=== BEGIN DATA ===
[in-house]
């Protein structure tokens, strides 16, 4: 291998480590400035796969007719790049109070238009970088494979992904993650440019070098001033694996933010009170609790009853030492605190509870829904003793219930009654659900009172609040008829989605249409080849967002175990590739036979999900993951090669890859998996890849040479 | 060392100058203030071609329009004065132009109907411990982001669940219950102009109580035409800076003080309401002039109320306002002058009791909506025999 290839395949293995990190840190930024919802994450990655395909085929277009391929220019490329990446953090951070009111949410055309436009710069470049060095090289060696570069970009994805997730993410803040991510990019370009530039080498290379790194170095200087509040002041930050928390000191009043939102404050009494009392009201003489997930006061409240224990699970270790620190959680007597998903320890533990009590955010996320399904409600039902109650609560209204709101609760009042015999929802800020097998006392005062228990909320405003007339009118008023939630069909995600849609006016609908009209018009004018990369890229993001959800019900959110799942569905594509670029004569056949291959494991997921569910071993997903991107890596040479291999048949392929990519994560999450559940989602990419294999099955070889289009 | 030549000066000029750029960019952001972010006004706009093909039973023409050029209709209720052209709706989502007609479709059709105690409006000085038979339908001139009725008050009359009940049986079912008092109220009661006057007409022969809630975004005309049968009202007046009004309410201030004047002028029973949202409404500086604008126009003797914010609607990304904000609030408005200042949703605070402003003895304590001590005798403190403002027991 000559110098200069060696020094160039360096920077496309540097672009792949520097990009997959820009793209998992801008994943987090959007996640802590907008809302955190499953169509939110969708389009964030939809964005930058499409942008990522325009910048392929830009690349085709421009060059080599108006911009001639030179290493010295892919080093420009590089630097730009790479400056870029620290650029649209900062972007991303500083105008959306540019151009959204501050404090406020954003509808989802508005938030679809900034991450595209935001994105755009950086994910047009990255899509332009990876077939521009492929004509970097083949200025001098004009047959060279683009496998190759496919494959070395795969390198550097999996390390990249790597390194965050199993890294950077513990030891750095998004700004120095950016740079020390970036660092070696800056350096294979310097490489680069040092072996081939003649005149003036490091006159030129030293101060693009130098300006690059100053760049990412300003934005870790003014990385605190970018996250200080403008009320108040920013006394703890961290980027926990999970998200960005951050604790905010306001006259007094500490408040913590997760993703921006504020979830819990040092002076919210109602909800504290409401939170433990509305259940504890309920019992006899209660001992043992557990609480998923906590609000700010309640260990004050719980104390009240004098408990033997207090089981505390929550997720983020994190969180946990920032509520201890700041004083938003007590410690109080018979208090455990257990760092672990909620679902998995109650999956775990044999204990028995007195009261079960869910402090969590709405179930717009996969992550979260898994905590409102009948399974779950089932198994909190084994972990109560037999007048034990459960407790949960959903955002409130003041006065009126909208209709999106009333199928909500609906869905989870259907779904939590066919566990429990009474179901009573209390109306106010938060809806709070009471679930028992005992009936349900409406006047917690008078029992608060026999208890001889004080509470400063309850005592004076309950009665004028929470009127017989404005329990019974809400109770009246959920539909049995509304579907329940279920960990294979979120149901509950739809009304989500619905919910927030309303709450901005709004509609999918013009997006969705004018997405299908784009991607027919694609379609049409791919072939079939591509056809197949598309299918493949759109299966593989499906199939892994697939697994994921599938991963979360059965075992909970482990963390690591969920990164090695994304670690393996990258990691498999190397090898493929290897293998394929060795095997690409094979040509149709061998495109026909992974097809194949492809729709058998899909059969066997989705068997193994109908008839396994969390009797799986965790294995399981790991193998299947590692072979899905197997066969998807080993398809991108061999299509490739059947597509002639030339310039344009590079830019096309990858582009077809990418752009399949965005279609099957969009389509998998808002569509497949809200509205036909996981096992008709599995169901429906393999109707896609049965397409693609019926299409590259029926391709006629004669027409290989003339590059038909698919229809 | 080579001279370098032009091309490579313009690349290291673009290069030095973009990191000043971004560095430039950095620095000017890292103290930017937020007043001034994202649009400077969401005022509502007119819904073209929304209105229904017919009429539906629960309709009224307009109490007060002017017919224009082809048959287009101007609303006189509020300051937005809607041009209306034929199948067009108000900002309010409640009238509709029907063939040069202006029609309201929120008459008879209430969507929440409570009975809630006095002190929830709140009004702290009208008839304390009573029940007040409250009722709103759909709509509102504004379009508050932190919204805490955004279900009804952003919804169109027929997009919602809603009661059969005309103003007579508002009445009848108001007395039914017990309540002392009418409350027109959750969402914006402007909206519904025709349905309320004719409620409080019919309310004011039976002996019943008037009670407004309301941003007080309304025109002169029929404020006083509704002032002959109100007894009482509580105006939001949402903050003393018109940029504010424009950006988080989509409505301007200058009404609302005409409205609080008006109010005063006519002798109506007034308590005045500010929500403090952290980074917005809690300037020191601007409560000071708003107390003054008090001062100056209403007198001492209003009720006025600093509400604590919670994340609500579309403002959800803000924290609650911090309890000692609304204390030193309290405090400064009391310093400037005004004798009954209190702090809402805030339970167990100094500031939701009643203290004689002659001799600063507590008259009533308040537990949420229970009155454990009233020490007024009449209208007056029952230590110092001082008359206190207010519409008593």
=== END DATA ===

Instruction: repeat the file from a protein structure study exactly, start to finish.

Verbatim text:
[in-house]
């Protein structure tokens, strides 16, 4: 291998480590400035796969007719790049109070238009970088494979992904993650440019070098001033694996933010009170609790009853030492605190509870829904003793219930009654659900009172609040008829989605249409080849967002175990590739036979999900993951090669890859998996890849040479 | 060392100058203030071609329009004065132009109907411990982001669940219950102009109580035409800076003080309401002039109320306002002058009791909506025999 290839395949293995990190840190930024919802994450990655395909085929277009391929220019490329990446953090951070009111949410055309436009710069470049060095090289060696570069970009994805997730993410803040991510990019370009530039080498290379790194170095200087509040002041930050928390000191009043939102404050009494009392009201003489997930006061409240224990699970270790620190959680007597998903320890533990009590955010996320399904409600039902109650609560209204709101609760009042015999929802800020097998006392005062228990909320405003007339009118008023939630069909995600849609006016609908009209018009004018990369890229993001959800019900959110799942569905594509670029004569056949291959494991997921569910071993997903991107890596040479291999048949392929990519994560999450559940989602990419294999099955070889289009 | 030549000066000029750029960019952001972010006004706009093909039973023409050029209709209720052209709706989502007609479709059709105690409006000085038979339908001139009725008050009359009940049986079912008092109220009661006057007409022969809630975004005309049968009202007046009004309410201030004047002028029973949202409404500086604008126009003797914010609607990304904000609030408005200042949703605070402003003895304590001590005798403190403002027991 000559110098200069060696020094160039360096920077496309540097672009792949520097990009997959820009793209998992801008994943987090959007996640802590907008809302955190499953169509939110969708389009964030939809964005930058499409942008990522325009910048392929830009690349085709421009060059080599108006911009001639030179290493010295892919080093420009590089630097730009790479400056870029620290650029649209900062972007991303500083105008959306540019151009959204501050404090406020954003509808989802508005938030679809900034991450595209935001994105755009950086994910047009990255899509332009990876077939521009492929004509970097083949200025001098004009047959060279683009496998190759496919494959070395795969390198550097999996390390990249790597390194965050199993890294950077513990030891750095998004700004120095950016740079020390970036660092070696800056350096294979310097490489680069040092072996081939003649005149003036490091006159030129030293101060693009130098300006690059100053760049990412300003934005870790003014990385605190970018996250200080403008009320108040920013006394703890961290980027926990999970998200960005951050604790905010306001006259007094500490408040913590997760993703921006504020979830819990040092002076919210109602909800504290409401939170433990509305259940504890309920019992006899209660001992043992557990609480998923906590609000700010309640260990004050719980104390009240004098408990033997207090089981505390929550997720983020994190969180946990920032509520201890700041004083938003007590410690109080018979208090455990257990760092672990909620679902998995109650999956775990044999204990028995007195009261079960869910402090969590709405179930717009996969992550979260898994905590409102009948399974779950089932198994909190084994972990109560037999007048034990459960407790949960959903955002409130003041006065009126909208209709999106009333199928909500609906869905989870259907779904939590066919566990429990009474179901009573209390109306106010938060809806709070009471679930028992005992009936349900409406006047917690008078029992608060026999208890001889004080509470400063309850005592004076309950009665004028929470009127017989404005329990019974809400109770009246959920539909049995509304579907329940279920960990294979979120149901509950739809009304989500619905919910927030309303709450901005709004509609999918013009997006969705004018997405299908784009991607027919694609379609049409791919072939079939591509056809197949598309299918493949759109299966593989499906199939892994697939697994994921599938991963979360059965075992909970482990963390690591969920990164090695994304670690393996990258990691498999190397090898493929290897293998394929060795095997690409094979040509149709061998495109026909992974097809194949492809729709058998899909059969066997989705068997193994109908008839396994969390009797799986965790294995399981790991193998299947590692072979899905197997066969998807080993398809991108061999299509490739059947597509002639030339310039344009590079830019096309990858582009077809990418752009399949965005279609099957969009389509998998808002569509497949809200509205036909996981096992008709599995169901429906393999109707896609049965397409693609019926299409590259029926391709006629004669027409290989003339590059038909698919229809 | 080579001279370098032009091309490579313009690349290291673009290069030095973009990191000043971004560095430039950095620095000017890292103290930017937020007043001034994202649009400077969401005022509502007119819904073209929304209105229904017919009429539906629960309709009224307009109490007060002017017919224009082809048959287009101007609303006189509020300051937005809607041009209306034929199948067009108000900002309010409640009238509709029907063939040069202006029609309201929120008459008879209430969507929440409570009975809630006095002190929830709140009004702290009208008839304390009573029940007040409250009722709103759909709509509102504004379009508050932190919204805490955004279900009804952003919804169109027929997009919602809603009661059969005309103003007579508002009445009848108001007395039914017990309540002392009418409350027109959750969402914006402007909206519904025709349905309320004719409620409080019919309310004011039976002996019943008037009670407004309301941003007080309304025109002169029929404020006083509704002032002959109100007894009482509580105006939001949402903050003393018109940029504010424009950006988080989509409505301007200058009404609302005409409205609080008006109010005063006519002798109506007034308590005045500010929500403090952290980074917005809690300037020191601007409560000071708003107390003054008090001062100056209403007198001492209003009720006025600093509400604590919670994340609500579309403002959800803000924290609650911090309890000692609304204390030193309290405090400064009391310093400037005004004798009954209190702090809402805030339970167990100094500031939701009643203290004689002659001799600063507590008259009533308040537990949420229970009155454990009233020490007024009449209208007056029952230590110092001082008359206190207010519409008593």